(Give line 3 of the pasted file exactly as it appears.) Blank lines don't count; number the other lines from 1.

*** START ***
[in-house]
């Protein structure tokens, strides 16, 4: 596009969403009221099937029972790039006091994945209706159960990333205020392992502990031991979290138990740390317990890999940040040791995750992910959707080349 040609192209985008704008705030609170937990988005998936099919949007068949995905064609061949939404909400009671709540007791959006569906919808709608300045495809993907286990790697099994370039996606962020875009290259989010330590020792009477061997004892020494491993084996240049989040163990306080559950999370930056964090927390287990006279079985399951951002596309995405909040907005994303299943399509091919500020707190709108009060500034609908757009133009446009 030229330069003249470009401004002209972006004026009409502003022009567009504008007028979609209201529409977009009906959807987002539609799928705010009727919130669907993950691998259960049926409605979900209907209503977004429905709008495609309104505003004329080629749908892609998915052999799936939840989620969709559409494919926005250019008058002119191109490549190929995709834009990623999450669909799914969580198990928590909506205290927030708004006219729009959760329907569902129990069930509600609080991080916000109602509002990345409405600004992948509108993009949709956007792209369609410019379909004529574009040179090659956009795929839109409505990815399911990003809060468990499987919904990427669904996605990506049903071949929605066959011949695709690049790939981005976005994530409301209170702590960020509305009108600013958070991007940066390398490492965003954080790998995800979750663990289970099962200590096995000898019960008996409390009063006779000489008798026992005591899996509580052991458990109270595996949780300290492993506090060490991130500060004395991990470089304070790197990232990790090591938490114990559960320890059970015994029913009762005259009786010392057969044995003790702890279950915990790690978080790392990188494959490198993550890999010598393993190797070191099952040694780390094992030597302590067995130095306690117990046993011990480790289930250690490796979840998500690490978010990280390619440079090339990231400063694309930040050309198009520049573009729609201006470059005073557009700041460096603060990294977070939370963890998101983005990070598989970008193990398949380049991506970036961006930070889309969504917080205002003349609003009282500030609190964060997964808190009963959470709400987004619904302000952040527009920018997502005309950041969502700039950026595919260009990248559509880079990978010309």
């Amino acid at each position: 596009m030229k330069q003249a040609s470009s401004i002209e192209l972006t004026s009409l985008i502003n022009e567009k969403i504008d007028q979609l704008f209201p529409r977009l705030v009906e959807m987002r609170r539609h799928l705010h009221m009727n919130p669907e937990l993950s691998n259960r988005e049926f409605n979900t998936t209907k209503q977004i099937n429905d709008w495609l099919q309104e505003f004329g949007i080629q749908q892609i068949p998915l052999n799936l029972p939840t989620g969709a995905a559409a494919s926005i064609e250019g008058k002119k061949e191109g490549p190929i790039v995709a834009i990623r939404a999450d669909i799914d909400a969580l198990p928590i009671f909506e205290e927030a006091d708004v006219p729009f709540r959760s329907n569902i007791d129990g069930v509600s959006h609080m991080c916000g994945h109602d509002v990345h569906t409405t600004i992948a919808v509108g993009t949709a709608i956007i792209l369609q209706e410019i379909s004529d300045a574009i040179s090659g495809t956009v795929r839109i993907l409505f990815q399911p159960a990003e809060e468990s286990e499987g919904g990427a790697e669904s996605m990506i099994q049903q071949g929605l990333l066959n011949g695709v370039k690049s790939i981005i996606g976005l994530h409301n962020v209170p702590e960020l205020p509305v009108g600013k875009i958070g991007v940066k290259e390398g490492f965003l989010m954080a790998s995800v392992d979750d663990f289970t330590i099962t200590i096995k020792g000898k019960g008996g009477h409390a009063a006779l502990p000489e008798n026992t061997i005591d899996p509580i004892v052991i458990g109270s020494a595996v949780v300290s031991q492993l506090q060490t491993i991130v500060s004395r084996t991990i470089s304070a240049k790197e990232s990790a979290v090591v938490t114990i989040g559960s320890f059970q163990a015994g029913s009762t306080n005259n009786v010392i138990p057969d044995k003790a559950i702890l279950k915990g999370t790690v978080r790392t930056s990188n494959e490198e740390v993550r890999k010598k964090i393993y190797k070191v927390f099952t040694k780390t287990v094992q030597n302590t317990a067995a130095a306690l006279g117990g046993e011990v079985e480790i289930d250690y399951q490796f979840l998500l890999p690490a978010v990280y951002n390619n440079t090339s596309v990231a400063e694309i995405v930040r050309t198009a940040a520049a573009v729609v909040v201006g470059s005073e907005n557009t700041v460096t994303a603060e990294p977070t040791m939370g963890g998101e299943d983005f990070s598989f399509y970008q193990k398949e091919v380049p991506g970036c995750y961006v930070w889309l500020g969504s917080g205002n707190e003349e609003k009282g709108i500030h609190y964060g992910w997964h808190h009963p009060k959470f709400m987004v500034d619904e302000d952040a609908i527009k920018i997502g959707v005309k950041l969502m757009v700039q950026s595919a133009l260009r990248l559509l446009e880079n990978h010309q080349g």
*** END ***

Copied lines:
């Amino acid at each position: 596009m030229k330069q003249a040609s470009s401004i002209e192209l972006t004026s009409l985008i502003n022009e567009k969403i504008d007028q979609l704008f209201p529409r977009l705030v009906e959807m987002r609170r539609h799928l705010h009221m009727n919130p669907e937990l993950s691998n259960r988005e049926f409605n979900t998936t209907k209503q977004i099937n429905d709008w495609l099919q309104e505003f004329g949007i080629q749908q892609i068949p998915l052999n799936l029972p939840t989620g969709a995905a559409a494919s926005i064609e250019g008058k002119k061949e191109g490549p190929i790039v995709a834009i990623r939404a999450d669909i799914d909400a969580l198990p928590i009671f909506e205290e927030a006091d708004v006219p729009f709540r959760s329907n569902i007791d129990g069930v509600s959006h609080m991080c916000g994945h109602d509002v990345h569906t409405t600004i992948a919808v509108g993009t949709a709608i956007i792209l369609q209706e410019i379909s004529d300045a574009i040179s090659g495809t956009v795929r839109i993907l409505f990815q399911p159960a990003e809060e468990s286990e499987g919904g990427a790697e669904s996605m990506i099994q049903q071949g929605l990333l066959n011949g695709v370039k690049s790939i981005i996606g976005l994530h409301n962020v209170p702590e960020l205020p509305v009108g600013k875009i958070g991007v940066k290259e390398g490492f965003l989010m954080a790998s995800v392992d979750d663990f289970t330590i099962t200590i096995k020792g000898k019960g008996g009477h409390a009063a006779l502990p000489e008798n026992t061997i005591d899996p509580i004892v052991i458990g109270s020494a595996v949780v300290s031991q492993l506090q060490t491993i991130v500060s004395r084996t991990i470089s304070a240049k790197e990232s990790a979290v090591v938490t114990i989040g559960s320890f059970q163990a015994g029913s009762t306080n005259n009786v010392i138990p057969d044995k003790a559950i702890l279950k915990g999370t790690v978080r790392t930056s990188n494959e490198e740390v993550r890999k010598k964090i393993y190797k070191v927390f099952t040694k780390t287990v094992q030597n302590t317990a067995a130095a306690l006279g117990g046993e011990v079985e480790i289930d250690y399951q490796f979840l998500l890999p690490a978010v990280y951002n390619n440079t090339s596309v990231a400063e694309i995405v930040r050309t198009a940040a520049a573009v729609v909040v201006g470059s005073e907005n557009t700041v460096t994303a603060e990294p977070t040791m939370g963890g998101e299943d983005f990070s598989f399509y970008q193990k398949e091919v380049p991506g970036c995750y961006v930070w889309l500020g969504s917080g205002n707190e003349e609003k009282g709108i500030h609190y964060g992910w997964h808190h009963p009060k959470f709400m987004v500034d619904e302000d952040a609908i527009k920018i997502g959707v005309k950041l969502m757009v700039q950026s595919a133009l260009r990248l559509l446009e880079n990978h010309q080349g």